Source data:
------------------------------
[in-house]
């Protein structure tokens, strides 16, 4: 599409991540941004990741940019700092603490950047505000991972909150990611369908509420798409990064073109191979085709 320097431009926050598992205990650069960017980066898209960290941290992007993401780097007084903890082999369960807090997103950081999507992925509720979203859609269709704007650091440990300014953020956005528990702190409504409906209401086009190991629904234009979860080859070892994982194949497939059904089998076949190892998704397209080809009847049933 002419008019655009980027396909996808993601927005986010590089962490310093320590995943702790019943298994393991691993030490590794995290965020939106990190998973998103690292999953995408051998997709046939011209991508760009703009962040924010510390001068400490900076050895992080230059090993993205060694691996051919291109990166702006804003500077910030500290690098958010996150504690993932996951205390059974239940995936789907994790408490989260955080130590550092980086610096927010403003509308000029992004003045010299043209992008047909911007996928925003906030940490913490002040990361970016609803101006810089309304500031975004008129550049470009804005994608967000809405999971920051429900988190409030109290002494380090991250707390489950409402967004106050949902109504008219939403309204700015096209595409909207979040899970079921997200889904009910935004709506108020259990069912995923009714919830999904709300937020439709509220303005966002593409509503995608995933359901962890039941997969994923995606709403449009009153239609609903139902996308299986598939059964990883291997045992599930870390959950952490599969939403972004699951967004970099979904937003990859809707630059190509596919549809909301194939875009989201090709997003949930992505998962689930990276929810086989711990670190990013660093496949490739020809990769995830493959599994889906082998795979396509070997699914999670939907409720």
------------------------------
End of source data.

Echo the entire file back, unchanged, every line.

[in-house]
């Protein structure tokens, strides 16, 4: 599409991540941004990741940019700092603490950047505000991972909150990611369908509420798409990064073109191979085709 320097431009926050598992205990650069960017980066898209960290941290992007993401780097007084903890082999369960807090997103950081999507992925509720979203859609269709704007650091440990300014953020956005528990702190409504409906209401086009190991629904234009979860080859070892994982194949497939059904089998076949190892998704397209080809009847049933 002419008019655009980027396909996808993601927005986010590089962490310093320590995943702790019943298994393991691993030490590794995290965020939106990190998973998103690292999953995408051998997709046939011209991508760009703009962040924010510390001068400490900076050895992080230059090993993205060694691996051919291109990166702006804003500077910030500290690098958010996150504690993932996951205390059974239940995936789907994790408490989260955080130590550092980086610096927010403003509308000029992004003045010299043209992008047909911007996928925003906030940490913490002040990361970016609803101006810089309304500031975004008129550049470009804005994608967000809405999971920051429900988190409030109290002494380090991250707390489950409402967004106050949902109504008219939403309204700015096209595409909207979040899970079921997200889904009910935004709506108020259990069912995923009714919830999904709300937020439709509220303005966002593409509503995608995933359901962890039941997969994923995606709403449009009153239609609903139902996308299986598939059964990883291997045992599930870390959950952490599969939403972004699951967004970099979904937003990859809707630059190509596919549809909301194939875009989201090709997003949930992505998962689930990276929810086989711990670190990013660093496949490739020809990769995830493959599994889906082998795979396509070997699914999670939907409720």